Other resources for caregivers
The Alzheimer Society of Muskoka provides many opportunities for caregivers of people living with dementia to receive education. The Society educates caregivers through the First Link® Learning Series and by providing additional education materials. The Alzheimer Society of Muskoka has many great resources to help support caregivers in their role. Resources are available and listed below. Contact the Alzheimer Society of Muskoka for more information.
First Link® Learning Series
The First Link® Learning Series is made up of five distinct courses that are progressive in nature. Each course builds upon the other to provide participants with a comprehensive overview of dementia, coping strategies, resources and support systems. These courses are facilitated y staff of the Alzheimer Society of Muskoka. For more information about the First Link® Learning Series or to register for an upcoming workshop, please contact (705) 645-5621 or toll free 1 (800) 605-2075.
The five courses that make up the learning series are:
- First Steps for persons with dementia and their family
- Next Steps for families and friends
- Options for care
- Care in the later stages
Next Steps for Family and Friends
This 4 week (2hrs/week) series will offer family members and friends caring for persons with dementia an overview of dementia. Topics include:
- What is dementia?
- Memory loss and changes to the brain
- Coping strategies
- Drugs and treatments
- Future planning
- Community resources
This 4 week (2hrs/week) series will offer family members and friends care for persons with dementia problem solving strategies, communication approaches and available avenues for support. Topics include:
- Progression of dementia
- Understanding behaviour
- Day-to-day care
- Community resources
Options for Care
This 6 hour series will offer family members and friends and opportunity to evaluate their current caregiving needs and explore other possible care options available, including long-term care. Topics include:
- Where to turn when care needs are increasing
- Long-term care - how the system works
- Coping with change - how to make the transition
Care in the Later Stages
This 6 hour series will help family members and friends of persons with dementia understand what to expect in the later stages of the disease. The series will explore how participants can provide comfort to the person as well as review the experiences of grief and loss. Topics include:
- Natural course of the later stages
- How to recognize pain and distress
- How to provide car that promotes dignity, comfort and quality of life
Below you’ll find some resources that may be helpful.
Alzheimer Society of Canada. Alzheimer Journey: The Road Ahead, Module 1. Toronto: Alzheimer Society of Canada, 1998.
Alzheimer Society of Canada. Alzheimer Journey: On the Road, Module 2. Toronto: Alzheimer Society of Canada, 1998.
Alzheimer Society of Canada. Alzheimer Journey: At the Crossroads, Module 3. Toronto: Alzheimer Society of Canada, 1998.
Alzheimer Society of Canada, Alzheimer Journey: Understanding Alzheimer Disease: The Link Between Brain and Behaviour, Module 4. Toronto: Alzheimer Society of Canada, 2002.
Alzheimer Society of Canada. Guidelines for Care. Toronto: Alzheimer Society of Canada, 1992. ISBN 0-9695301-2-9.
Alzheimer Society of Canada. A Personal Care Book. Toronto: Alzheimer Society of Canada, 1993.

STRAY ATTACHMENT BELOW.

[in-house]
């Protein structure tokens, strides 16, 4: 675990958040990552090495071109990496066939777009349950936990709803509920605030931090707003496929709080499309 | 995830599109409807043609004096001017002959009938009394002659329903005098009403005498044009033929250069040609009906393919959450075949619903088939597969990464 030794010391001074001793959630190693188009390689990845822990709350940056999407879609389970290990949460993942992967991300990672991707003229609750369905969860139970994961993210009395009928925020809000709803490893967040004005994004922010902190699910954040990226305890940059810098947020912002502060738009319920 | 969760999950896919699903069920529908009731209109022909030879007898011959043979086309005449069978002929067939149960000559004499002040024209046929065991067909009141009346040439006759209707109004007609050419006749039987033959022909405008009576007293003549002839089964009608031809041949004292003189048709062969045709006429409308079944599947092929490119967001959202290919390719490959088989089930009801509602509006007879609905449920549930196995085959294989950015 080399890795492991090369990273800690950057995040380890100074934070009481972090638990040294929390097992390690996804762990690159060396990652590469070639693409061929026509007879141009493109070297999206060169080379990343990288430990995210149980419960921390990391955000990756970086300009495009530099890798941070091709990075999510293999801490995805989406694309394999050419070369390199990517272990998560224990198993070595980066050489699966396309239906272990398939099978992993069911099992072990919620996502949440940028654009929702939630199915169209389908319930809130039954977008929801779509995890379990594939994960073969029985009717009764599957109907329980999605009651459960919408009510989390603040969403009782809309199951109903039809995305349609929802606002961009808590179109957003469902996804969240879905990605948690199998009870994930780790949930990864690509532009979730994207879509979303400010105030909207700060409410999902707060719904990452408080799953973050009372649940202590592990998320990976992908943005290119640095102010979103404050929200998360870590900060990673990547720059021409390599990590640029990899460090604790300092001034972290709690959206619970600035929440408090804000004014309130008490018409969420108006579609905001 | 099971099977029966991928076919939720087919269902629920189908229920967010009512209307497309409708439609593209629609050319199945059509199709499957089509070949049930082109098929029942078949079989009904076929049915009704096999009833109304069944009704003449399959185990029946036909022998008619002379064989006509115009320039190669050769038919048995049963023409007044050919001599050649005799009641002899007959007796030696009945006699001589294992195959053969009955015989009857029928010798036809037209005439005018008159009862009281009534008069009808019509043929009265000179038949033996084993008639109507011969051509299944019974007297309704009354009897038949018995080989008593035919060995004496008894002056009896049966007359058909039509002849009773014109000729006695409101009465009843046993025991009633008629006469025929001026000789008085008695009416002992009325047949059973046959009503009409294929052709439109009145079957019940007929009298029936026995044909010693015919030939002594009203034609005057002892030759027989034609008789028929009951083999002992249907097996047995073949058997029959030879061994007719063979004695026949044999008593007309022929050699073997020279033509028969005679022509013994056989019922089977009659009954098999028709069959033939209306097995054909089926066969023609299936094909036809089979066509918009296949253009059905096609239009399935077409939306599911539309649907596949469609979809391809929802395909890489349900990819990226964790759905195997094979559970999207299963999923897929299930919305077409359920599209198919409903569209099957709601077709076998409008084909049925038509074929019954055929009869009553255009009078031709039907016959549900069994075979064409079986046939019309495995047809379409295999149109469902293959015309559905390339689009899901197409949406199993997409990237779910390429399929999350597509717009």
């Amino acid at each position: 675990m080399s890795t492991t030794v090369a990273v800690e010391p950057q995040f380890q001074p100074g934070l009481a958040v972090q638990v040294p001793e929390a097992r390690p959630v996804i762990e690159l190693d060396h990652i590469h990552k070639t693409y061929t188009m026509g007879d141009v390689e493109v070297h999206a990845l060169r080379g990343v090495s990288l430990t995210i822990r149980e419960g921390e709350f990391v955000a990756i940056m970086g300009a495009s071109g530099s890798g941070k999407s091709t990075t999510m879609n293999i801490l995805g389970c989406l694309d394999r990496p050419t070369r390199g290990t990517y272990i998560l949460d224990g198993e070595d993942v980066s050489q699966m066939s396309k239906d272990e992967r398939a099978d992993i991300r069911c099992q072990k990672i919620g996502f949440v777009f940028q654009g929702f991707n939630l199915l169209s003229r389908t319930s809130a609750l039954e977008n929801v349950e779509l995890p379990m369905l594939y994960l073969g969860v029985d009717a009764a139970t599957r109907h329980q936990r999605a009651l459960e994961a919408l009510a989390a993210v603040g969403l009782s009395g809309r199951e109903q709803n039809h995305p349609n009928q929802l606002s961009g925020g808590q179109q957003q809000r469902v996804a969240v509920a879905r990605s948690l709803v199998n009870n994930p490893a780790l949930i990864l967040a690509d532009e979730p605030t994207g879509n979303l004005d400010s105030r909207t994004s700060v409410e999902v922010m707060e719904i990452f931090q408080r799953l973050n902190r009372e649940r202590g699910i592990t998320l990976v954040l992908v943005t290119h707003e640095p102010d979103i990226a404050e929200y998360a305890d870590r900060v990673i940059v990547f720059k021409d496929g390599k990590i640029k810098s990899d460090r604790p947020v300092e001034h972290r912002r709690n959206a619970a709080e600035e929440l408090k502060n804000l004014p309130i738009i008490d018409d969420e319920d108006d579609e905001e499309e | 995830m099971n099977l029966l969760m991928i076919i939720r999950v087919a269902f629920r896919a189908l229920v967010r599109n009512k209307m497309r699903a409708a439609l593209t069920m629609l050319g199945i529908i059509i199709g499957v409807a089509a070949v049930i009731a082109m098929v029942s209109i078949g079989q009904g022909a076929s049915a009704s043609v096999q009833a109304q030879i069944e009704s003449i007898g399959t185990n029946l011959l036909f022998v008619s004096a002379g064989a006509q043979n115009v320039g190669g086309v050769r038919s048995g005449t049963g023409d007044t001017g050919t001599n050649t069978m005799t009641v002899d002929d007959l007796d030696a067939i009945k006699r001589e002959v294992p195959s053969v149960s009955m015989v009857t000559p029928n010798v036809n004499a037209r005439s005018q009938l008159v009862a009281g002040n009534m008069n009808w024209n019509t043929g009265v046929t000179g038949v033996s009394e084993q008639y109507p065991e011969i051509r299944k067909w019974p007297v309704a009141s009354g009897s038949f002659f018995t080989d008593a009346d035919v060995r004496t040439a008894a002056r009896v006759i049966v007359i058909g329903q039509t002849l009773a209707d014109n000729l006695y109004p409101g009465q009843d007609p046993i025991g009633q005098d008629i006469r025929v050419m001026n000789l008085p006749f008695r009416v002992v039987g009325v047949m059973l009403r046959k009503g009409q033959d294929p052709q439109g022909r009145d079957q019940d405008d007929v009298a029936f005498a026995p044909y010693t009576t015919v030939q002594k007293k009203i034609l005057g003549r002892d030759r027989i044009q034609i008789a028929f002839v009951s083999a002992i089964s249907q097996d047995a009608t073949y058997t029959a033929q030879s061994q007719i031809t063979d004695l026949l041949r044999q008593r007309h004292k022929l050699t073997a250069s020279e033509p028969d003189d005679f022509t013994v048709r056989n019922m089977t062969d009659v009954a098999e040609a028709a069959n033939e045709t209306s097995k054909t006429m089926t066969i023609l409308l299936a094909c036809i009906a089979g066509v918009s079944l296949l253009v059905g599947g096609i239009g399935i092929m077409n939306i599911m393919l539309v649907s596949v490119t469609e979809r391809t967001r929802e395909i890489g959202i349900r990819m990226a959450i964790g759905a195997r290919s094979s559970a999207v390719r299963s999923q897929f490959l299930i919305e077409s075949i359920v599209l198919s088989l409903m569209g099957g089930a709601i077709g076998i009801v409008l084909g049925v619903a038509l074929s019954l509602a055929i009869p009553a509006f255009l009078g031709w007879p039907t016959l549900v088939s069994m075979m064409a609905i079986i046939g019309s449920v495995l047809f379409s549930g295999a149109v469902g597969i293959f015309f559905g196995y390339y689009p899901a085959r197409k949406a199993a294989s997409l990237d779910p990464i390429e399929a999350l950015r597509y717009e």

For family caregivers
Alzheimer's Disease International I Can! I Will! Idea Library.
Regional Geriatric Program of Eastern Ontario. From Home to Retirement Home: A Guide for Caregivers of Persons with Dementia.
Bowlby Sifton, Carol. Navigating the Alzheimer's Journey: A Compass for Caregiving. Health Professions Press, 2004. ISBN 1-932529-04-7. www.healthpropress.com.
Mace, Nancy L., and Rabins, Peter V. The 36-Hour Day: A Family Guide to Caring for Persons with Alzheimer's Disease, Related Dementing Illnesses, and Memory Loss in Later Life. Baltimore, MD: Johns Hopkins University Press, 2006 (4th ed.). ISBN 0-8018-4034-1. www.press.jhu.edu.
Mindszenthy, Bart and Gordon, Michael. Parenting your Parents: Support Strategies for Meeting the Challenge of Aging in the Family. Dundurn Press, 2005 (2nd ed.). ISBN 1-55002-380-2. www.dundurn.com.
Tapp-McDougall, Caroline. The Complete Canadian Eldercare Guide. John Wiley Canada, 2004. ISBN 0- 470-83449-8. http://ca.wiley.com/WileyCDA.
Canada Benefits -- Connecting You to Government Benefits
This site offers Canadian citizens government-wide information about financial benefit programs for individuals. Of particular interest may be the pages for seniors, people with disabilities and veterans.
Canadian Health Network
The Canadian Health Network (CHN) is a growing network, bringing together resources of leading Canadian health organizations and international health information providers. The resources identified here will help you take care of yourself and the people you care about -- with tips on how to improve your health and well-being.
Disability Tax Credit (DTC)
The "disability amount" on your income tax return reduces the amount of income tax that a person with a disability, or their supporting person, might otherwise have to pay. Visit the Government of Canada website for more information about this and about medical expenses you can claim.
Division of Aging and Seniors
Health Canada's Division of Aging and Seniors website, with information on federal programs, statistics on aging in Canada and more.
Human Resources and Social Development Canada
HRSDC's mission is to build a stronger and more competitive Canada, to support Canadians in making choices that help them live productive and rewarding lives, and to improve Canadians' quality of life.
Last Updated: 01/06/15